Safety and tolerability of gene therapy with an adeno-associated virus (AAV) borne GAD gene for Parkinson's disease: an open label, phase I trial.Lancet. 2007 Jun 23; 369(9579):2097-105.Lct
Dopaminergic neuronal loss in Parkinson's disease leads to changes in the circuitry of the basal ganglia, such as decreased inhibitory GABAergic input to the subthalamic nucleus. We aimed to measure the safety, tolerability, and potential efficacy of transfer of glutamic acid decarboxylase (GAD) gene with adeno-associated virus (AAV) into the subthalamic nucleus of patients with Parkinson's disease.
We did an open label, safety and tolerability trial of unilateral subthalamic viral vector (AAV-GAD) injection in 11 men and 1 woman with Parkinson's disease (mean age 58.2, SD=5.7 years). Four patients received low-dose, four medium-dose, and four high-dose AAV-GAD at New York Presbyterian Hospital. Inclusion criteria consisted of Hoehn and Yahr stage 3 or greater, motor fluctuations with substantial off time, and age 70 years or less. Patients were assessed clinically both off and on medication at baseline and after 1, 3, 6, and 12 months at North Shore Hospital. Efficacy measures included the Unified Parkinson's Disease Rating Scale (UPDRS), scales of activities of daily living (ADL), neuropsychological testing, and PET imaging with 18F-fluorodeoxyglucose. The trial is registered with the ClinicalTrials.gov registry, number NCT00195143.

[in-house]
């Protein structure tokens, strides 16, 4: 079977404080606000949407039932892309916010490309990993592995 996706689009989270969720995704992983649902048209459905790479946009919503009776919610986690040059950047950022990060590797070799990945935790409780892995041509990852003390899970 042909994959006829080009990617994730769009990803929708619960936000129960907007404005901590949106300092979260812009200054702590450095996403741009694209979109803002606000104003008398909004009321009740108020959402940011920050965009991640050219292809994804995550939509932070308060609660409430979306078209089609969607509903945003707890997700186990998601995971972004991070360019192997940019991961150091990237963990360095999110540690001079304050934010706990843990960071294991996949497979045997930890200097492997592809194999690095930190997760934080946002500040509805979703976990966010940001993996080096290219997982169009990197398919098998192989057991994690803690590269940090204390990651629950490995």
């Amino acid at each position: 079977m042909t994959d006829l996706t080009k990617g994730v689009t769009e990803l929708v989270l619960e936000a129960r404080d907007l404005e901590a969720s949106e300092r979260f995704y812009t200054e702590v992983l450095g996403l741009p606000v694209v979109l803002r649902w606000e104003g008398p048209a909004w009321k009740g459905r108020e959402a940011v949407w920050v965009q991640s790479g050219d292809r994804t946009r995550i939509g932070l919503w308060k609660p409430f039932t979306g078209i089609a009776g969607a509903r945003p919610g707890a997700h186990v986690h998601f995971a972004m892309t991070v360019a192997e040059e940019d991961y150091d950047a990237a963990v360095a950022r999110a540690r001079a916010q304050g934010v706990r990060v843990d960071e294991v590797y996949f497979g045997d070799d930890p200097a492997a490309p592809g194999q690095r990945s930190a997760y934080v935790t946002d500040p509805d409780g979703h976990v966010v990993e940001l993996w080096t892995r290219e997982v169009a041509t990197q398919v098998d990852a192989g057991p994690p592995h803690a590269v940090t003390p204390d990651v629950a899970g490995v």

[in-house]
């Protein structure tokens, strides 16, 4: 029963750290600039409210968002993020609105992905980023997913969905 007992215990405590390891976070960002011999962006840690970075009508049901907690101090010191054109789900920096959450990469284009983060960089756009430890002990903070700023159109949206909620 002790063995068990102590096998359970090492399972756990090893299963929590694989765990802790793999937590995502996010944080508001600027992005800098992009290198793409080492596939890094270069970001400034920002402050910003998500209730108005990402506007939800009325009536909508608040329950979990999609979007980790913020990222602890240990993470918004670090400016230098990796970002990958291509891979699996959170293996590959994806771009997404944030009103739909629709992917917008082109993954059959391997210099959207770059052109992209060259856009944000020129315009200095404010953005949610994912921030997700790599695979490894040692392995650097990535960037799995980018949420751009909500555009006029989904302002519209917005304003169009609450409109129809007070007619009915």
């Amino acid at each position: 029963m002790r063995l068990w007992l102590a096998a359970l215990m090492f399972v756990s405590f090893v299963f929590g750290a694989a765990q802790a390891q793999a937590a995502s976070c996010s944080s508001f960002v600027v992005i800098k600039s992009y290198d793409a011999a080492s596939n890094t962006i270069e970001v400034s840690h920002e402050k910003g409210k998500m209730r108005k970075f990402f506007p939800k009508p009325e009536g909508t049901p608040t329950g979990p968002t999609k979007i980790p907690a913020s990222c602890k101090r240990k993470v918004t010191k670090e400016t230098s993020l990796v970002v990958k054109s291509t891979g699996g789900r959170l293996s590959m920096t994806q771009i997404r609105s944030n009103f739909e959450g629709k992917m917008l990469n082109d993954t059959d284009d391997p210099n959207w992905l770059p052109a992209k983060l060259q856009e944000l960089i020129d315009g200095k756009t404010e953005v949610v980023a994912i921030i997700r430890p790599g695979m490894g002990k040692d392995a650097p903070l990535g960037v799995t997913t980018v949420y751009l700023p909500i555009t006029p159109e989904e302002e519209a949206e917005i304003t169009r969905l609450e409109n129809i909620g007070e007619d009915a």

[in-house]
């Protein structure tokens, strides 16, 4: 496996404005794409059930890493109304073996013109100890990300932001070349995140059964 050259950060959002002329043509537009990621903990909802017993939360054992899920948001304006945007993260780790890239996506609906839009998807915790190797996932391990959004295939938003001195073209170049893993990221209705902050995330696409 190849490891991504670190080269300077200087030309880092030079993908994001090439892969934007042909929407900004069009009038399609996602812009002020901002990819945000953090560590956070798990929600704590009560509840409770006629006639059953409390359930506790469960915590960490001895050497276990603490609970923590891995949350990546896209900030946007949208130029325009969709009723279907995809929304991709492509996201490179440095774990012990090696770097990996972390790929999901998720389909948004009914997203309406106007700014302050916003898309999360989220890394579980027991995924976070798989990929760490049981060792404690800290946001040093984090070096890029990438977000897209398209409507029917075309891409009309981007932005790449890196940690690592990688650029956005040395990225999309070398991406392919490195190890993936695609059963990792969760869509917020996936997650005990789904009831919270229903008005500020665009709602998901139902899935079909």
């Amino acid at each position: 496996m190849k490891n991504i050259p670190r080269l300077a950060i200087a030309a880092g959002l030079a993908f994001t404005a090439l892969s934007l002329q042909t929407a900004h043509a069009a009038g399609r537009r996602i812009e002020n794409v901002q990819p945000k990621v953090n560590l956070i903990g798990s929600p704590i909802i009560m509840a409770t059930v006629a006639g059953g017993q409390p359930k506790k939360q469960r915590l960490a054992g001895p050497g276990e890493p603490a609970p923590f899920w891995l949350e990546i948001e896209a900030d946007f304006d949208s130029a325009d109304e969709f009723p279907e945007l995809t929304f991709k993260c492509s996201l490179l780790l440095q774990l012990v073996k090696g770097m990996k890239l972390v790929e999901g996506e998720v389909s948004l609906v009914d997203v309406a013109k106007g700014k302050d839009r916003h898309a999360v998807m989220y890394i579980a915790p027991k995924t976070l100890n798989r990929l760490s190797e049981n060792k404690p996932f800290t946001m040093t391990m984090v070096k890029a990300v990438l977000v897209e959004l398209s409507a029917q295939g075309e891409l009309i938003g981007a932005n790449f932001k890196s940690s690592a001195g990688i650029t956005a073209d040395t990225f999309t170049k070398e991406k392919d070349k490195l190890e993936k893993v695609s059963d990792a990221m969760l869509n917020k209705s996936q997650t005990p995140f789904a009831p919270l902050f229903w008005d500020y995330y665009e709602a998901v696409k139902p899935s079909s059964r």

All patients who enrolled had surgery, and there were no dropouts or patients lost to follow-up. There were no adverse events related to gene therapy. Significant improvements in motor UPDRS scores (p=0.0015), predominantly on the side of the body that was contralateral to surgery, were seen 3 months after gene therapy and persisted up to 12 months. PET scans revealed a substantial reduction in thalamic metabolism that was restricted to the treated hemisphere, and a correlation between clinical motor scores and brain metabolism in the supplementary motor area.
AAV-GAD gene therapy of the subthalamic nucleus is safe and well tolerated by patients with advanced Parkinson's disease, suggesting that in-vivo gene therapy in the adult brain might be safe for various neurodegenerative diseases.